PAGE 33

33 GEEC) pathway and AAV5 utilizes the caveolar endocytic pathway (17, 215) Some of the AAVs have been demonstrated to use selective receptor mediated vesicle transcytosis to penetrate barrier cell layers (83) AAV2 integrin binding and clustering has been shown to activate cell signaling path ways that enhance virus uptake (150, 261) Particle to infectivity ratio of most parvoviruses seem s to be high, implying that most particles that bind and enter the cell fail to navigate to the nucleus. Endosomal t rafficking of parvovirus capsids is reported to be a slow and rate limiting process in viral transduction in several cell types (94, 127, 128, 131) Following uptake, parvoviral particles are trafficked through the endocytic pathway and delivered to early endosomes, late endosomes, recycling endosomes and lysosomes (20, 86, 87, 130, 191, 231, 253, 288) CPV capsids appear to remai n associated with the TfR in recycling endosome s (230, 231, 288) This suggests that in vitro biochemical and structural studies characterizing the role of the capsid in the infectious life cycle be conducted in the presence of the receptors (if known). Confocal microscopy studies have shown that in addition to trafficking through the endocytic pathway, AAV2 can localize to the Golgi and endoplasmic reticulum prior to nuclear entry (144, 227) and similarly AAV5 has been d etected in the Golgi compartment (17, 18) Further studies are required to characterize the role of capsid host cellular factor(s) interactions in facilitating these alternative trafficking routes. Structural studie s of capsid receptor complexes in chapter 2 an d chapter 3 are the first step towards fulfilling this aim CPV and MVM move through the cytoplasm to the nucleus by microtubule mediated processes, as shown by the disruption of the microtubule network with no codazole or microinjection of antibodies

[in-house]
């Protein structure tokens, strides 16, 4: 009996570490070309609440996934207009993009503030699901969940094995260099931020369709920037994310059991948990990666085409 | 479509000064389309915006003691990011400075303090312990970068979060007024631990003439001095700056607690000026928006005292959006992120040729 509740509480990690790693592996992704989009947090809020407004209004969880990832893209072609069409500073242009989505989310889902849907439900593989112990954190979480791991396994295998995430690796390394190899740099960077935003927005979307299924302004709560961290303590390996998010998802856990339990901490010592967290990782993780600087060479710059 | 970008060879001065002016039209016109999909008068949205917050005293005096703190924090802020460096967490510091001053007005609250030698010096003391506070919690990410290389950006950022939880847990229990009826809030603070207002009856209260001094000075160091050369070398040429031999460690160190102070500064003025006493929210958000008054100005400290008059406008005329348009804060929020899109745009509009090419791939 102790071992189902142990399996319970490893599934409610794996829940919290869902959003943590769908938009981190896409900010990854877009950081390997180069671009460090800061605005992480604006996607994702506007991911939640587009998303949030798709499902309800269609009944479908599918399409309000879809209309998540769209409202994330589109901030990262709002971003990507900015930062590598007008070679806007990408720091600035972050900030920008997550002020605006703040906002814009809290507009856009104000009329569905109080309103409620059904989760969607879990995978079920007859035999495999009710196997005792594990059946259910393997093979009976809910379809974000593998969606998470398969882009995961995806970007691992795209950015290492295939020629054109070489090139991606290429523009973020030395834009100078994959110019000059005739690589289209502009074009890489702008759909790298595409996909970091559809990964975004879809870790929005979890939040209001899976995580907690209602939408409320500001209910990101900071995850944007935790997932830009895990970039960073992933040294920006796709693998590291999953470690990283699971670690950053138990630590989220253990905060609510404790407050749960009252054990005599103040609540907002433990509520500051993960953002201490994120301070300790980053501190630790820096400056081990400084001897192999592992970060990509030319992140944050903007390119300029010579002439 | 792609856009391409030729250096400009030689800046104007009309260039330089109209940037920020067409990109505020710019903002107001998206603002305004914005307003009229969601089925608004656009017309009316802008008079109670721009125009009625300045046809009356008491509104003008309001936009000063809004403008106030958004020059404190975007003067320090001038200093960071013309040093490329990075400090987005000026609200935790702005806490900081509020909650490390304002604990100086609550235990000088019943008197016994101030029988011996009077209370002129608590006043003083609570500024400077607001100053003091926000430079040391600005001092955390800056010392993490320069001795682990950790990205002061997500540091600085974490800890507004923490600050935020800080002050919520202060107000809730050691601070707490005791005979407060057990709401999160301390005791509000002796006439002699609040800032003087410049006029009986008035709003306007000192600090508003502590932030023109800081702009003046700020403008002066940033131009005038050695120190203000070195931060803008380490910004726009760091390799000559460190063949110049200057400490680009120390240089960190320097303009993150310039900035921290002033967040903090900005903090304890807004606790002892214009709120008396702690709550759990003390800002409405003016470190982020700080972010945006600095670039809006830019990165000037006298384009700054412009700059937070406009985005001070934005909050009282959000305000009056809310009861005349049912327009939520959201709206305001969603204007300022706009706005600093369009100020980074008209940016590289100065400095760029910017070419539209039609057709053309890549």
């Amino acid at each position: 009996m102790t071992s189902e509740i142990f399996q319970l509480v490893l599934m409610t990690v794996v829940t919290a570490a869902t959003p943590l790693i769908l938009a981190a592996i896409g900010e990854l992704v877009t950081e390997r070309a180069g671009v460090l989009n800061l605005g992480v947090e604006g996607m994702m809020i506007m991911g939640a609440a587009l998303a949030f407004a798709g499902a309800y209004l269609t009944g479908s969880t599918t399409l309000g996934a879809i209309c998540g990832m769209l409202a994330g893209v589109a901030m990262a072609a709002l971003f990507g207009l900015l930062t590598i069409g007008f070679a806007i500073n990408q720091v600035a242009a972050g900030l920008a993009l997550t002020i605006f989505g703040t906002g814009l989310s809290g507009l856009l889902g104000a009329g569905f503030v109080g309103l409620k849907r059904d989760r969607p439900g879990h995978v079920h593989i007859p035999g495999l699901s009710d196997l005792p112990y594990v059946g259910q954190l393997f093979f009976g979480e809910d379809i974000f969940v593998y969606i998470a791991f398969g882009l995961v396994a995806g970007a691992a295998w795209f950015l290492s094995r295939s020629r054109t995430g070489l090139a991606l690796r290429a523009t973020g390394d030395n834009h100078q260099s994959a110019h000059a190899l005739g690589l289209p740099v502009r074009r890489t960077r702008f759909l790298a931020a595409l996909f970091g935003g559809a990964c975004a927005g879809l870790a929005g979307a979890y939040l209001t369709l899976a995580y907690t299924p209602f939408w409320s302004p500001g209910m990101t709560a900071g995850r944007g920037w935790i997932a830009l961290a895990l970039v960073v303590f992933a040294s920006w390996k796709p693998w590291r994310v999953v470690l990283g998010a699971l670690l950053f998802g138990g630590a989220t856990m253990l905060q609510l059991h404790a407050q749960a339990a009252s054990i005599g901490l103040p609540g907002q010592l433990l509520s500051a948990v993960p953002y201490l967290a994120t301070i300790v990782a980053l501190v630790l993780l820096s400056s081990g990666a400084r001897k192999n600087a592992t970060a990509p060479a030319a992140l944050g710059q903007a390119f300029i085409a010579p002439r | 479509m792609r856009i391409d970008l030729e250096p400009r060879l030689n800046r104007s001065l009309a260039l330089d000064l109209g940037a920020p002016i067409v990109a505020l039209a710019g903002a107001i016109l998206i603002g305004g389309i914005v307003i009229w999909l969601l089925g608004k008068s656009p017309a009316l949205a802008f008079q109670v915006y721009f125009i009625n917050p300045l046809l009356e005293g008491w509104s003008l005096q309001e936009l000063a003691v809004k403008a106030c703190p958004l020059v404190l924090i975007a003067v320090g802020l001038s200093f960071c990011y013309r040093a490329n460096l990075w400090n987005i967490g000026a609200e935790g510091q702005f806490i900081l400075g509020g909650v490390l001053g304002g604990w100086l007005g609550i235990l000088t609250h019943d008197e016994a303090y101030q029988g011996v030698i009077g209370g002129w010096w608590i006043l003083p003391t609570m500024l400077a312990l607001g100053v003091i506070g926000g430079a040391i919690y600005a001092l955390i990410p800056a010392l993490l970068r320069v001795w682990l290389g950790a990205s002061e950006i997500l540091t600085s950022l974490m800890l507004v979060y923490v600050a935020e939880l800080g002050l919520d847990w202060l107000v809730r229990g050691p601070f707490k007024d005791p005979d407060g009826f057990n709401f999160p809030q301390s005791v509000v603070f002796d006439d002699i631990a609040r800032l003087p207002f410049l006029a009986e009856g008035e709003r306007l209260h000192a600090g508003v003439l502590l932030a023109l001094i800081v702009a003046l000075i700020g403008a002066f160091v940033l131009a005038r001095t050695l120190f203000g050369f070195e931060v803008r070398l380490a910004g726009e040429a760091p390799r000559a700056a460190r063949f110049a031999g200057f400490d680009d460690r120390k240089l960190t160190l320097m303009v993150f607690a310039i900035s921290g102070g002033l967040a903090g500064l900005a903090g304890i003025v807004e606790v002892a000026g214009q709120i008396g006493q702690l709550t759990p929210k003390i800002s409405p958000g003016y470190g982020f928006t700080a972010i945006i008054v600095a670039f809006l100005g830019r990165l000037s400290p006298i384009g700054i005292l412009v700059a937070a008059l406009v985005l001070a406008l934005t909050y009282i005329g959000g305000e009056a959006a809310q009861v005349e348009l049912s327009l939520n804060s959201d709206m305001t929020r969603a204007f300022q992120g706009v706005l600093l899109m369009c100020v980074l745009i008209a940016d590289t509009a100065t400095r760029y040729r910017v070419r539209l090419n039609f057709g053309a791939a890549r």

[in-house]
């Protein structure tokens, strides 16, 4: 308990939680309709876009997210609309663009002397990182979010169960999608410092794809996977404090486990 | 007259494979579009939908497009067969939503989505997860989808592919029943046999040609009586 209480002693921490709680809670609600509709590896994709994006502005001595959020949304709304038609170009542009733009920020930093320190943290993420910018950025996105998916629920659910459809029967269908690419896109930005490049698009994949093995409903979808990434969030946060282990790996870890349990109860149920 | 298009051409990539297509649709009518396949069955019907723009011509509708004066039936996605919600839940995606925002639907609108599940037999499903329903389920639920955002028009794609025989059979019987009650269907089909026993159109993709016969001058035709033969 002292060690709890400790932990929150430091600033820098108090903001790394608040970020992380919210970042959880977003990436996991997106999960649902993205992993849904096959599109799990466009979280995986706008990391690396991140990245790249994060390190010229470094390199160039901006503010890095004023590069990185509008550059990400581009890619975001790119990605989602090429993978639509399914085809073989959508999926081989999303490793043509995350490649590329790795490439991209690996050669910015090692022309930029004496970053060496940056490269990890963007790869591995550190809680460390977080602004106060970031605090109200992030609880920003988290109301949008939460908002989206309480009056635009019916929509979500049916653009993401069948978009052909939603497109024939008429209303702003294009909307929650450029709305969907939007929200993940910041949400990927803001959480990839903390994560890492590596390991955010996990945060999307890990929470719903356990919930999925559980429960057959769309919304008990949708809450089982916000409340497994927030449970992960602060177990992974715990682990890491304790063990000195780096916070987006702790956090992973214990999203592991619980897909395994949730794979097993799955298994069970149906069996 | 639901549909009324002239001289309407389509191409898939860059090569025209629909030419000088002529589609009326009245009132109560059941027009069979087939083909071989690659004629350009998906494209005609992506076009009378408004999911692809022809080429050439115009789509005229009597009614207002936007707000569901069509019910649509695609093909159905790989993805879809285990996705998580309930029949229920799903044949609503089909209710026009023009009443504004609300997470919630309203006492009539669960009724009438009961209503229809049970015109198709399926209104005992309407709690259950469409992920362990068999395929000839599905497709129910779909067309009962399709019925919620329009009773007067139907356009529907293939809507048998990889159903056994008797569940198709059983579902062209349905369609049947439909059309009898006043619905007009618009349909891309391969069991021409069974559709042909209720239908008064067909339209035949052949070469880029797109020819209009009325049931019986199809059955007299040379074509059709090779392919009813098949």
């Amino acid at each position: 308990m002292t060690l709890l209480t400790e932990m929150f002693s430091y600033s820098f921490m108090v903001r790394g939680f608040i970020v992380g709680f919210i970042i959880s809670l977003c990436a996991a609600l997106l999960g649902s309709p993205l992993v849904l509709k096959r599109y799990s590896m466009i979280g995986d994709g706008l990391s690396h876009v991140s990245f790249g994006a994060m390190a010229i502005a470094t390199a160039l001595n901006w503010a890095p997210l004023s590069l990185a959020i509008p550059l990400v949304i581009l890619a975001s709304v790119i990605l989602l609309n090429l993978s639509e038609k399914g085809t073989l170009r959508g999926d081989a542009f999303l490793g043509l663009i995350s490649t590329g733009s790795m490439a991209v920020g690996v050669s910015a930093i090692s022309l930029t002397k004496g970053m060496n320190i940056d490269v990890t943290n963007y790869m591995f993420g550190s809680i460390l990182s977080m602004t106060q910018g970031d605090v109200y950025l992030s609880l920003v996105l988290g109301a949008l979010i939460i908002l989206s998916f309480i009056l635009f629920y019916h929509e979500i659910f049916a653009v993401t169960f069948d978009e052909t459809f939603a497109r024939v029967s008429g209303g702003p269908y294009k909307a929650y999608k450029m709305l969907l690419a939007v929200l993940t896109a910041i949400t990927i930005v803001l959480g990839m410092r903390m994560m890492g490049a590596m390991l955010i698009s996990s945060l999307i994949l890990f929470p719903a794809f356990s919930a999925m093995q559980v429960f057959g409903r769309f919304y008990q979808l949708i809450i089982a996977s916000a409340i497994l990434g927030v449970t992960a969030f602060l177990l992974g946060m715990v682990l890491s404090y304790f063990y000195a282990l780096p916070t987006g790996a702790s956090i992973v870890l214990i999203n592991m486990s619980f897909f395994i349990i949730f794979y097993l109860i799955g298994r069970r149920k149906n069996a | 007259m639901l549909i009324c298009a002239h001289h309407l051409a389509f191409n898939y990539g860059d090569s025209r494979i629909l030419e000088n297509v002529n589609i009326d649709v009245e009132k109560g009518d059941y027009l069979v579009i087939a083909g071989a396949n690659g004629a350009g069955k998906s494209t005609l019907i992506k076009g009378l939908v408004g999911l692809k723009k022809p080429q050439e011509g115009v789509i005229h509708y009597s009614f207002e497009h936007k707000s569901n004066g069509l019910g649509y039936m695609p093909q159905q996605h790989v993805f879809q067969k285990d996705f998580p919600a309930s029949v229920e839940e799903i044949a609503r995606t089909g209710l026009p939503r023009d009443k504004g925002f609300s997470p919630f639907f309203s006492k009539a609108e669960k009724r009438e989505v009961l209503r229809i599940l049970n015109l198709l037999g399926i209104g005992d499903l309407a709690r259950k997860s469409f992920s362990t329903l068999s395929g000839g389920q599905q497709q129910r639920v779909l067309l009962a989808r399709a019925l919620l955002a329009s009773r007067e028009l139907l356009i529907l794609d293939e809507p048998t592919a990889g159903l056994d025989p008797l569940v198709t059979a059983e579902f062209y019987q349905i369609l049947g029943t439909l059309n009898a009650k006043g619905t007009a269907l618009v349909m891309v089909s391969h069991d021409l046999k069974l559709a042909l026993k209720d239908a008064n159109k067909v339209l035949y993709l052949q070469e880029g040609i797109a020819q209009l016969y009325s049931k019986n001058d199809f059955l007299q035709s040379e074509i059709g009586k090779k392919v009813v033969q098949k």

PAGE 34

34 against the microtubule based motor protein (129, 133, 191, 231, 253, 261, 286, 288, 311, 313) MVM and PPV have also been shown to be dependent on an intact microfilament ne twork as disruption of the actin filament network with cytochalasin B/D and latrunculin treatment blocks cytoplasmic trafficking (34, 253, 261) Endosomal acidification is known to be essential for the infection of all parvoviruses, since lysosomotropic drugs such as bafilomycin A1 and chloroquine, and NH 4 Cl that interfere with the endosomal pH, block infection (20, 21, 92, 128, 231, 253, 311) The low pH environment of the e ndosome triggers the externalization of the VP1u for its PLA 2 activity essential for endosomal exit while the capsid remains intact (65, 91, 102, 115, 191, 283, 335) The PLA 2 activity is reported to induce a tran sient pore formation or permeability change in endosomal membranes rather than complete endosomal lysis as smaller dextrans (molecular weight of 3000) coendocytosed with CPV were released from the vesicles while large dextrans (molecular weight of 10,000) and sarcin were retained in the vesicles (231, 287) Treatment of CPV particles in vitro with the acidic pH of the endo some induce s VP1u exposure (287) However, for MVM, cleavage of VP2 N termini to VP3 is a prerequisite for VP1u externalization at low pH in vitro (65, 100) And, in the case of AAV low pH alone is not sufficient to mediate VP1u extrusion suggesting a requirement for yet un identified cellular factors in this capsid transition (170) The VP1u externalization in MVM CPV and AAV2 may be mimicked in vitro by exposur e to heat or urea (65, 67, 170, 312) H eat treatment of AAV virions to 65 C and empty capsids to 75 C is able to mimic endosomal conditions required to release the VP1u (170) For MVM VP1u evic tion is only seen in full capsids but not in empty particles when heated in vitro however a recent report observed VP1u